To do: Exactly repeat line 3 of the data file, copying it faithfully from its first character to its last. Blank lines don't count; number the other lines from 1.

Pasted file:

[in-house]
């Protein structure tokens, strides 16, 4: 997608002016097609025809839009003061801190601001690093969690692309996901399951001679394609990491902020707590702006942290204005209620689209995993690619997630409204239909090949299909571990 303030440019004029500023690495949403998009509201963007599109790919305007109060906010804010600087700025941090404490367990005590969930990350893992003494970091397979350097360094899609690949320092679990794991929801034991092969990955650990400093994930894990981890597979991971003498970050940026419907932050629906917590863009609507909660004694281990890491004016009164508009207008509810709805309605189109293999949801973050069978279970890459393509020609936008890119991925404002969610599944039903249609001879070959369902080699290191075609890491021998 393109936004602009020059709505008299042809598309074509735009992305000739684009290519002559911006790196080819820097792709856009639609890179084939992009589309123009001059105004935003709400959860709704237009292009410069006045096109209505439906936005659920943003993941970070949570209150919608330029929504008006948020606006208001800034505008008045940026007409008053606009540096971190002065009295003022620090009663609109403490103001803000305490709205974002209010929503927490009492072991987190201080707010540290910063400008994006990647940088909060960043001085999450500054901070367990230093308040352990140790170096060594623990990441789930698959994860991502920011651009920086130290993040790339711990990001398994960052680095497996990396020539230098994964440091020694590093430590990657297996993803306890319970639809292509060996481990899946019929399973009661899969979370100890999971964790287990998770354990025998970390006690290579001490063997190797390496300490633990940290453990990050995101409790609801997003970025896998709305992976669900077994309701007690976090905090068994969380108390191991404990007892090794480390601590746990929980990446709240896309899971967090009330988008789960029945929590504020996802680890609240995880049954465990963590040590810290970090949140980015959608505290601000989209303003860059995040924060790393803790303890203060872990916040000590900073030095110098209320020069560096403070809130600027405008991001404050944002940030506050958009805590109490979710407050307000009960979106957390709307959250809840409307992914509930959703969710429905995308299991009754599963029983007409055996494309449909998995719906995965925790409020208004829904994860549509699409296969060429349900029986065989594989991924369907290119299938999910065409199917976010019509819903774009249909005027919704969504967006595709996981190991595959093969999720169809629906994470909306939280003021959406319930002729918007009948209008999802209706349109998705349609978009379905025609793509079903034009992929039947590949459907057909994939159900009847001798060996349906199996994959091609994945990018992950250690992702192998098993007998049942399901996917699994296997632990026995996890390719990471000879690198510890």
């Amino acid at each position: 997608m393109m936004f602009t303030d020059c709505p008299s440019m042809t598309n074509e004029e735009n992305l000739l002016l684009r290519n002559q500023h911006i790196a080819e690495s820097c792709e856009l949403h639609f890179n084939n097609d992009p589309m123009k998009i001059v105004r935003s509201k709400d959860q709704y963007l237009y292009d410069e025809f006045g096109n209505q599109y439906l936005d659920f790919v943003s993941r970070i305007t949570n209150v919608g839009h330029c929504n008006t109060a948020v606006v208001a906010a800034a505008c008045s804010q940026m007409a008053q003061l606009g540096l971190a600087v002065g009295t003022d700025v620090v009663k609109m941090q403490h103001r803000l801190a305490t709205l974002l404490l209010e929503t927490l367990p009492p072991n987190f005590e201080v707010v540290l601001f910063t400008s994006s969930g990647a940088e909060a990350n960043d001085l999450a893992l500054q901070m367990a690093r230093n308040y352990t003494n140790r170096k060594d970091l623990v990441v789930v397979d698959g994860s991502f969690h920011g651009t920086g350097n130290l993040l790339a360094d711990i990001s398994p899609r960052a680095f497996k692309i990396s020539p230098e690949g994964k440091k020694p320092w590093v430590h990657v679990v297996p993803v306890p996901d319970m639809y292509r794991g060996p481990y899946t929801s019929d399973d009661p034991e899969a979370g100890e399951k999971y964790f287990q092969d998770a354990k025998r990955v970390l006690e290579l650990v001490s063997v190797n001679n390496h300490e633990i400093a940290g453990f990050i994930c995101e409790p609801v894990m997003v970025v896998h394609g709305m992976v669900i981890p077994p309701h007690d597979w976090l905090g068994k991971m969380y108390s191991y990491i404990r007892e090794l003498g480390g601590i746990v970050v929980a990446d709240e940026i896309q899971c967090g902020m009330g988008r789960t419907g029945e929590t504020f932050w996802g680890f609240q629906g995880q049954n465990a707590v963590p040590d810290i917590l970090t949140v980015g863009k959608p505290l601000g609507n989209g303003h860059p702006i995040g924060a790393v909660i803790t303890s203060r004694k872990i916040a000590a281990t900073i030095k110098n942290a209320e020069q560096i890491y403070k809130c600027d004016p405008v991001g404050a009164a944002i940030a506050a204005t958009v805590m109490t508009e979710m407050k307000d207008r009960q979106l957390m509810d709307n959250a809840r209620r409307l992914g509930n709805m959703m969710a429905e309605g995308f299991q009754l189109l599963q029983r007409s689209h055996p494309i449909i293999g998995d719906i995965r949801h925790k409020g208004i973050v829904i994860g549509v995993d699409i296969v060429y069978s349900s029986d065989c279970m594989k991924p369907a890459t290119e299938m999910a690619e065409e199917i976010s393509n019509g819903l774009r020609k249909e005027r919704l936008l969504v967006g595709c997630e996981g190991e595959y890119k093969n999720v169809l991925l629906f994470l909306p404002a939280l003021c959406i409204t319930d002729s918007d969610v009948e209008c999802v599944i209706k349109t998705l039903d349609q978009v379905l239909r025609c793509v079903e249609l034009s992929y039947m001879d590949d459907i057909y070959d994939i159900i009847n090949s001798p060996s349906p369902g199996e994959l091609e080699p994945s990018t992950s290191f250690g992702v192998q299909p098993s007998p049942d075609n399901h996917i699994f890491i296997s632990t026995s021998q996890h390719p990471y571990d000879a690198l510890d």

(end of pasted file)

């Amino acid at each position: 997608m393109m936004f602009t303030d020059c709505p008299s440019m042809t598309n074509e004029e735009n992305l000739l002016l684009r290519n002559q500023h911006i790196a080819e690495s820097c792709e856009l949403h639609f890179n084939n097609d992009p589309m123009k998009i001059v105004r935003s509201k709400d959860q709704y963007l237009y292009d410069e025809f006045g096109n209505q599109y439906l936005d659920f790919v943003s993941r970070i305007t949570n209150v919608g839009h330029c929504n008006t109060a948020v606006v208001a906010a800034a505008c008045s804010q940026m007409a008053q003061l606009g540096l971190a600087v002065g009295t003022d700025v620090v009663k609109m941090q403490h103001r803000l801190a305490t709205l974002l404490l209010e929503t927490l367990p009492p072991n987190f005590e201080v707010v540290l601001f910063t400008s994006s969930g990647a940088e909060a990350n960043d001085l999450a893992l500054q901070m367990a690093r230093n308040y352990t003494n140790r170096k060594d970091l623990v990441v789930v397979d698959g994860s991502f969690h920011g651009t920086g350097n130290l993040l790339a360094d711990i990001s398994p899609r960052a680095f497996k692309i990396s020539p230098e690949g994964k440091k020694p320092w590093v430590h990657v679990v297996p993803v306890p996901d319970m639809y292509r794991g060996p481990y899946t929801s019929d399973d009661p034991e899969a979370g100890e399951k999971y964790f287990q092969d998770a354990k025998r990955v970390l006690e290579l650990v001490s063997v190797n001679n390496h300490e633990i400093a940290g453990f990050i994930c995101e409790p609801v894990m997003v970025v896998h394609g709305m992976v669900i981890p077994p309701h007690d597979w976090l905090g068994k991971m969380y108390s191991y990491i404990r007892e090794l003498g480390g601590i746990v970050v929980a990446d709240e940026i896309q899971c967090g902020m009330g988008r789960t419907g029945e929590t504020f932050w996802g680890f609240q629906g995880q049954n465990a707590v963590p040590d810290i917590l970090t949140v980015g863009k959608p505290l601000g609507n989209g303003h860059p702006i995040g924060a790393v909660i803790t303890s203060r004694k872990i916040a000590a281990t900073i030095k110098n942290a209320e020069q560096i890491y403070k809130c600027d004016p405008v991001g404050a009164a944002i940030a506050a204005t958009v805590m109490t508009e979710m407050k307000d207008r009960q979106l957390m509810d709307n959250a809840r209620r409307l992914g509930n709805m959703m969710a429905e309605g995308f299991q009754l189109l599963q029983r007409s689209h055996p494309i449909i293999g998995d719906i995965r949801h925790k409020g208004i973050v829904i994860g549509v995993d699409i296969v060429y069978s349900s029986d065989c279970m594989k991924p369907a890459t290119e299938m999910a690619e065409e199917i976010s393509n019509g819903l774009r020609k249909e005027r919704l936008l969504v967006g595709c997630e996981g190991e595959y890119k093969n999720v169809l991925l629906f994470l909306p404002a939280l003021c959406i409204t319930d002729s918007d969610v009948e209008c999802v599944i209706k349109t998705l039903d349609q978009v379905l239909r025609c793509v079903e249609l034009s992929y039947m001879d590949d459907i057909y070959d994939i159900i009847n090949s001798p060996s349906p369902g199996e994959l091609e080699p994945s990018t992950s290191f250690g992702v192998q299909p098993s007998p049942d075609n399901h996917i699994f890491i296997s632990t026995s021998q996890h390719p990471y571990d000879a690198l510890d």